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Oil shortage could hit by 2020 if investment doesn't pick up: Saudi Energy Minister

Saudi Arabia's Energy Minister Khalid al-Falih talks to journalists during a meeting of the Organization of the Petroleum Exporting Countries (OPEC) in Vienna, November 30, 2016.
Heinz-Peter Bader | Reuters
Saudi Arabia's Energy Minister Khalid al-Falih talks to journalists during a meeting of the Organization of the Petroleum Exporting Countries (OPEC) in Vienna, November 30, 2016.

There could by a shortage of oil supply by 2020 if investment flows continue at their current rate, Saudi Arabia's energy minister Khalid A. Al-Falih has warned.

Al-Falih told CNBC that prices today are "comfortable" but he worries about future investment.

"I believe if the investment flows that we have seen the last two or three years continue in the next two or three years, we will have a shortage of oil supply by 2020.

"We know, from what we have seen in the last couple of years, that prices around the current level and below are not attracting enough investment. We know the level of decline, natural decline, that existing production is undergoing, and we know that demand is picking up at, you know, 1.2 to 1.5 million barrels a year.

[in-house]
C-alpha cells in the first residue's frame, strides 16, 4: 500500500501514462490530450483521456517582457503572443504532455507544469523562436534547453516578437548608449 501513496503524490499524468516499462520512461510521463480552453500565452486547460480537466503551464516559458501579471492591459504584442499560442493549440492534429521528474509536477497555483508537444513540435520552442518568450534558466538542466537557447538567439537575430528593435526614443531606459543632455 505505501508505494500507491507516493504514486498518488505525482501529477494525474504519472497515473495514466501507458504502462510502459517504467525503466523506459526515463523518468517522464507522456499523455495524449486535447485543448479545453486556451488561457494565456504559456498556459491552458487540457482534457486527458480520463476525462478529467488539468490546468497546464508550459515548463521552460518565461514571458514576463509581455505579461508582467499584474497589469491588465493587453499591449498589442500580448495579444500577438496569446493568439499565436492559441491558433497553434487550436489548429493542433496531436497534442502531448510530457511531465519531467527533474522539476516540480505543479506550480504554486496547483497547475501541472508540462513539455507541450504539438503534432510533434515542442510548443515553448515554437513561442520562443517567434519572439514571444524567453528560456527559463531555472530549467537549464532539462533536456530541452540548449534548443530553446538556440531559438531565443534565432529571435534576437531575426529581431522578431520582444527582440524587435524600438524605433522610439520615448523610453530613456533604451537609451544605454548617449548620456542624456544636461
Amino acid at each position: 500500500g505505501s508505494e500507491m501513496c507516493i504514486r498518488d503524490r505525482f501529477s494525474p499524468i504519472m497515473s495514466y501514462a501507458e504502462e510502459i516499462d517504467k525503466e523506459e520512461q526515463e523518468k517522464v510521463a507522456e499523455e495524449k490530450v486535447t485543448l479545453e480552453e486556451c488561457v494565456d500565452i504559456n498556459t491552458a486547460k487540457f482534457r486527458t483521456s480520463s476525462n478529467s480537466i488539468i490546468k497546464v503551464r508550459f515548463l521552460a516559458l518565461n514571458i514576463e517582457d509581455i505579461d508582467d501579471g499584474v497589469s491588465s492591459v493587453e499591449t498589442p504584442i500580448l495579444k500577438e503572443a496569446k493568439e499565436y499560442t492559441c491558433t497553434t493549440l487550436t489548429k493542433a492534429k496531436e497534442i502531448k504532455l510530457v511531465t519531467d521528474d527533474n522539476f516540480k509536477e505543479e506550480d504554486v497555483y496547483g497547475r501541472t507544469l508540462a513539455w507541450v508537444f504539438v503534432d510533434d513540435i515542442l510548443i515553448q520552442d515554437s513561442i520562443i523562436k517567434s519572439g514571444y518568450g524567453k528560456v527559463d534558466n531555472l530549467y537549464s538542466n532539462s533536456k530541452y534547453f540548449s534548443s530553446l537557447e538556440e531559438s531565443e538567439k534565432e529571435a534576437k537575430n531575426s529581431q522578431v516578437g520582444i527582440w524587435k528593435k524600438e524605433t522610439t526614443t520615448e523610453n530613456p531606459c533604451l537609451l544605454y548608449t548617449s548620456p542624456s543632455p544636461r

"So between increase in demand and natural decline, we need millions of barrels every year to be brought to the market, which requires massive investment."


Earlier this week, Al-Falih told reporters in the United Arab Emirates that oil prices would rebalance by the end of the first half of 2017, causing markets to trend upwards.

However, speaking to CNBC today at the World Economic Forum, he said that, while a return to former highs of $100 per barrel is unlikely, prices are yet to reach the right "equilibrium".

Saudi Arabia and other OPEC countries recently agreed a deal to better manage their supply and demand levels by reducing production by almost 4.5 percent.

This is part of Saudi Arabia's wider strategy to diversify its economy away from oil production.

Known as 'Vision 2030', the plan aims to make the country "dramatically different", said Al-Khalid, by scaling down the government and scaling up the private sector, both with domestic and international companies.

"Saudi Arabia in 10, 15 years will be quite, in a positive way, dramatically different than the Saudi Arabia of the past.

"It will be quite a diverse economy, with a diverse energy mix, as well, with a young workforce that is productive and contributing for their own well-being, and for Saudi Arabia, and indeed for our region and beyond."


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